of the season. The game ended with a score of 13 to 1 for Vancouver.
Vancouver 2-Washougal 0
Vancouver next went to Washougal to play a return game. The
score was held very low by the good pitching of both teams. This game
ended in a score of 2 to 0, in Vancouver's favor.
Vancouver 10-Gresham 3
The last game of the season was a return game with Gresham on
our field. Our defeat of the earlier part of the season, was avenged by
a 10 to 3 victory over the visitors. Troeh's game on the mound was the
feature of the day. .
Following is the line-up: Manager, John Hilstrom, coach, Mr. De-
Cumang first base, Charles Coovertg pitchers, Troeh and Woodwardg
catcher, Roy Wilson, second base, Paul Troeh, shortstop, "Vic" Winkler,
third base, Gilbert Scott, right field, Howard Damon, center field, "Don"
Harris, left field, Bush and Davis.
The team owes its thanks to Manager Hilstrom for the good
schedule of games.
Twenty-two Page 83
A great deal of interest was shown in interclass basketball this
year, especially among the lower classes. After a long hard season the
Senior team, comprising Bruce Jamison, captain, and Richard DuBois,
centerg Bridenstine, Goddard and Schultz, forwards: and Dietderich and
Hobert, guards, won over the Sophomores by a narrow margin. Brid-
enstine was high point man for the season. The Senior team won by
virtue of having older and more experienced players.
Interclass basketball is, and should be, encouraged on the grounds
that it gives the "scrubs" a chance to play, it induces good clean rival-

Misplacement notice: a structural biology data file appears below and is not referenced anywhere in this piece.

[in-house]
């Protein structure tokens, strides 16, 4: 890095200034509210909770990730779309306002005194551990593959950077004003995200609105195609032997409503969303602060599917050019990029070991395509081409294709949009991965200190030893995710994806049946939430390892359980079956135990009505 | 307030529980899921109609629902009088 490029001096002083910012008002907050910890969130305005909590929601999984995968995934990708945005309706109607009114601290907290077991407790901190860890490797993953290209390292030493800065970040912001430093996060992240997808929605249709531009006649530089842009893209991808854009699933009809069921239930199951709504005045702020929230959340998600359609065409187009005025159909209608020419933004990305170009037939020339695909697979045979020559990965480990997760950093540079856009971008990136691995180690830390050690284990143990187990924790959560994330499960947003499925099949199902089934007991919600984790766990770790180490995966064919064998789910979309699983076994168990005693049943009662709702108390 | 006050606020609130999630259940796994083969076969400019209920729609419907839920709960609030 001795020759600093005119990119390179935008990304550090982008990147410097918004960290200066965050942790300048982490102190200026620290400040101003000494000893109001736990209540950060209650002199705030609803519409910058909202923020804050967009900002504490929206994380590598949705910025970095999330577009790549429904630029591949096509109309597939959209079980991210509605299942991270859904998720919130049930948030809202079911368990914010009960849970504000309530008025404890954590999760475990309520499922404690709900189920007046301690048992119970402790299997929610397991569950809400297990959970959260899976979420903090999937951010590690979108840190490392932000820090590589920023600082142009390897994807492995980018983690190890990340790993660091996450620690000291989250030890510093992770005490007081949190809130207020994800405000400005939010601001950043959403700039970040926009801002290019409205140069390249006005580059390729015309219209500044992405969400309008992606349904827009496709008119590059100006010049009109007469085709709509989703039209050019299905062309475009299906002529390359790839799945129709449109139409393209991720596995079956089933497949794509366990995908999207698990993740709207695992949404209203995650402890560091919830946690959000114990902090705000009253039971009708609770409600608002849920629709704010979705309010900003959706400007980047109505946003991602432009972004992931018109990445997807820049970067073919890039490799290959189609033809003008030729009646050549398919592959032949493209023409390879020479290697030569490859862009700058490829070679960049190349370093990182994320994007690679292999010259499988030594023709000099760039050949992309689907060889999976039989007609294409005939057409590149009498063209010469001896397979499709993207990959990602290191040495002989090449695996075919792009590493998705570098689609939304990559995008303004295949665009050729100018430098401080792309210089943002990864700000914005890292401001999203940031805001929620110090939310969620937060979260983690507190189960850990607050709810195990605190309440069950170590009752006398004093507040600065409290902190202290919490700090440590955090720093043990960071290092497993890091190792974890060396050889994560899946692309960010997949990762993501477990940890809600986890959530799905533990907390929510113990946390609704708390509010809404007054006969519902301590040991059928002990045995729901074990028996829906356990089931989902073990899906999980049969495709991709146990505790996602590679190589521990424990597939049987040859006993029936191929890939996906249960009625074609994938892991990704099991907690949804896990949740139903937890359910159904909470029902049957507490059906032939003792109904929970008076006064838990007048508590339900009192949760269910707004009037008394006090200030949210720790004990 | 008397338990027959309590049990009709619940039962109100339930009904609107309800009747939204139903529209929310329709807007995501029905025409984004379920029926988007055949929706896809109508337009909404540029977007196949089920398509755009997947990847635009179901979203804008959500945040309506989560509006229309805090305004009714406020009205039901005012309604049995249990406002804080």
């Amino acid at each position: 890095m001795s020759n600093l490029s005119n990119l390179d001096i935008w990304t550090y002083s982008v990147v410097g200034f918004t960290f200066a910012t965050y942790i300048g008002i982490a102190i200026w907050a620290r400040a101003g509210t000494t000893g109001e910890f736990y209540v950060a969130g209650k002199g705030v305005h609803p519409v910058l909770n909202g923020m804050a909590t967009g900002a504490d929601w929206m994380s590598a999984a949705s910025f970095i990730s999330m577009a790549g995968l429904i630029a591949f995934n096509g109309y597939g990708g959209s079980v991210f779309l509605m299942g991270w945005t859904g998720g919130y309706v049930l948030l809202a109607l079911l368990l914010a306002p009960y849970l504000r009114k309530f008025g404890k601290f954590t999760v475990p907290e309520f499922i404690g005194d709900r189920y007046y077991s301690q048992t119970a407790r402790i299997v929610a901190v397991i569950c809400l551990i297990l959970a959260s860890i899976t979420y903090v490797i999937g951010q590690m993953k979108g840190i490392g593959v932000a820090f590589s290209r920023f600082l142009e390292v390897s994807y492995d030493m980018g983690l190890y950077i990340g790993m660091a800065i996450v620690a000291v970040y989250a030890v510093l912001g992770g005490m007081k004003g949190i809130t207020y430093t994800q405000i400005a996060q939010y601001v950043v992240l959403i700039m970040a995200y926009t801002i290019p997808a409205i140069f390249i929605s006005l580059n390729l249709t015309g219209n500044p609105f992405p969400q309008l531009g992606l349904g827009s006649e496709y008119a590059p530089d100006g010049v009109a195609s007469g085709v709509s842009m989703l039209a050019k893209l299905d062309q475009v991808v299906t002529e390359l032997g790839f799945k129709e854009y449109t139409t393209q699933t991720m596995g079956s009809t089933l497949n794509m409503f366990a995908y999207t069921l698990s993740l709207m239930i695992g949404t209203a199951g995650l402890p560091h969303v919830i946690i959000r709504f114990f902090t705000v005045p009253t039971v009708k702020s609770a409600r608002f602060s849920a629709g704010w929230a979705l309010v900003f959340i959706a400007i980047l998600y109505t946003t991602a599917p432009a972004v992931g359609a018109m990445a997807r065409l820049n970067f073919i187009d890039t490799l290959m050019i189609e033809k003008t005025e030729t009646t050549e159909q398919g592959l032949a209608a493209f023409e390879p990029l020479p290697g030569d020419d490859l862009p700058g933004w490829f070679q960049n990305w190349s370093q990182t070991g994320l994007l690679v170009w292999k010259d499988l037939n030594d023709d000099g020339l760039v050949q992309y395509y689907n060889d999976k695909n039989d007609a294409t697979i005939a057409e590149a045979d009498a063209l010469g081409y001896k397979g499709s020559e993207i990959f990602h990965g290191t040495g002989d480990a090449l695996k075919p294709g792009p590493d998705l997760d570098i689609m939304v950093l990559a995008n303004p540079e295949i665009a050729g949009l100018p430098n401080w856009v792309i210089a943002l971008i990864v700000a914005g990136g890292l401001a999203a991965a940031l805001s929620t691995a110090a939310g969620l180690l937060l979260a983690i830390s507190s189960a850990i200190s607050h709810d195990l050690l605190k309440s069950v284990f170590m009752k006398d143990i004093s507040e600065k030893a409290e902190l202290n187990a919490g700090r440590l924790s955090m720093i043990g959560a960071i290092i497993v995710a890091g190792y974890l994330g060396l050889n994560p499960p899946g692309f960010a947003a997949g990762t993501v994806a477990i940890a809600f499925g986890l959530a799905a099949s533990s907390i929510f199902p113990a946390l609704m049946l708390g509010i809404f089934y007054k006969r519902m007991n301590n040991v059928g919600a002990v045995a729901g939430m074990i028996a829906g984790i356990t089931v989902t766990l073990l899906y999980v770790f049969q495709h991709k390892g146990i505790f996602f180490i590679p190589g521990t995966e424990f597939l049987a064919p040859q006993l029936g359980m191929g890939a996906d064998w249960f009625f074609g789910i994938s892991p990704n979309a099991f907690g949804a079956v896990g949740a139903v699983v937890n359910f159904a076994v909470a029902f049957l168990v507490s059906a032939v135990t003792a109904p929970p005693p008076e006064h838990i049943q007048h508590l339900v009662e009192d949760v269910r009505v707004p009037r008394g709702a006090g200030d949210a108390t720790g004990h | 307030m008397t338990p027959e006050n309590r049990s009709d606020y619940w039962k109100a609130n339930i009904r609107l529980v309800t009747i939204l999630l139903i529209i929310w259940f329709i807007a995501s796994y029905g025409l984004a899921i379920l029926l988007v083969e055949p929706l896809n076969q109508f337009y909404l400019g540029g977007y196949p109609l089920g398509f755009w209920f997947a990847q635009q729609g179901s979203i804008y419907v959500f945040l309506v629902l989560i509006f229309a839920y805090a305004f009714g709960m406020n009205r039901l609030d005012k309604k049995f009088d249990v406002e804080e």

ry between classes, and it develops men for the first team.
A silver loving cup is kept by the student body and the class num-
erals of each season's Winners are engraved thereon. This promotes a
keen, and, at the same time, a less destructive means of showing class
spirit and rivalry than does any other method now in vogue.
The present graduating class is proud to be one of the few with its
numerals on the cup more than once.
Page 84 'Twenty-Two
THE WRESTLING TEAM
A new form of athletics was added this year, this first season being
in the form of an experiment. Wrestling has been desired by many
boys for some time and accordingly, when Mr. Reed started the try-
outs he found a very large group ready for him. After the first few
days the squad narrowed down to about twelve, at which number it re-
mained for the rest of the season.
In spite of the fact that the record for the first season showed only
their inexperience, a number of good men, who will be in school next
year, are already boosting for next year's team.
Two meets were held, Benson and Oregon City winning as follows:
115 lbs. Whitacre, V, lost decisions to O'Brien, B5 125 lbs. Hertz, V, lost
decisions to Huntley, B3 135 lbs. Hockinson, V, won two falls, 145 lbs.,
Lyness, V, lost decision and fall to Miller, B.
Wilbur, Whitacre, Hertz, Hockinson, Ross, and Curtiss all lost falls
or decisions to the Oregon City team. Ellis Whitacre was elected cap-
tain. He has the distinction of not losing an actual fall during the
Twenty- Two A L
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Page 86 'Twenty-Two
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THE STUDENT BODY
,Twenty-two V Page 39
E112 Svtuhrnt Ifinhg
President - - Clifford Dietderich
Vice-President - - Charles Coovert
Treasurer - Harold Lawson
Secretary - - Harriett Terrill
Sergeant-at-Arms I ------ Adolphus Pietella
Throughout the history of V. H. S., co-operation has been the key-
note. The students have assumed many of the responsibilities of the
school, making Vancouver High, in very truth, "of the student, by the
student, and for the student." This system of active participation in
the affairs of the school is carried on through the student body, and its
four boards, the Board of Finance, the Athletic Board of Control, the
Student Council, and the Motion Picture Board.
The Board of Finance issues the Student Body tickets, and manages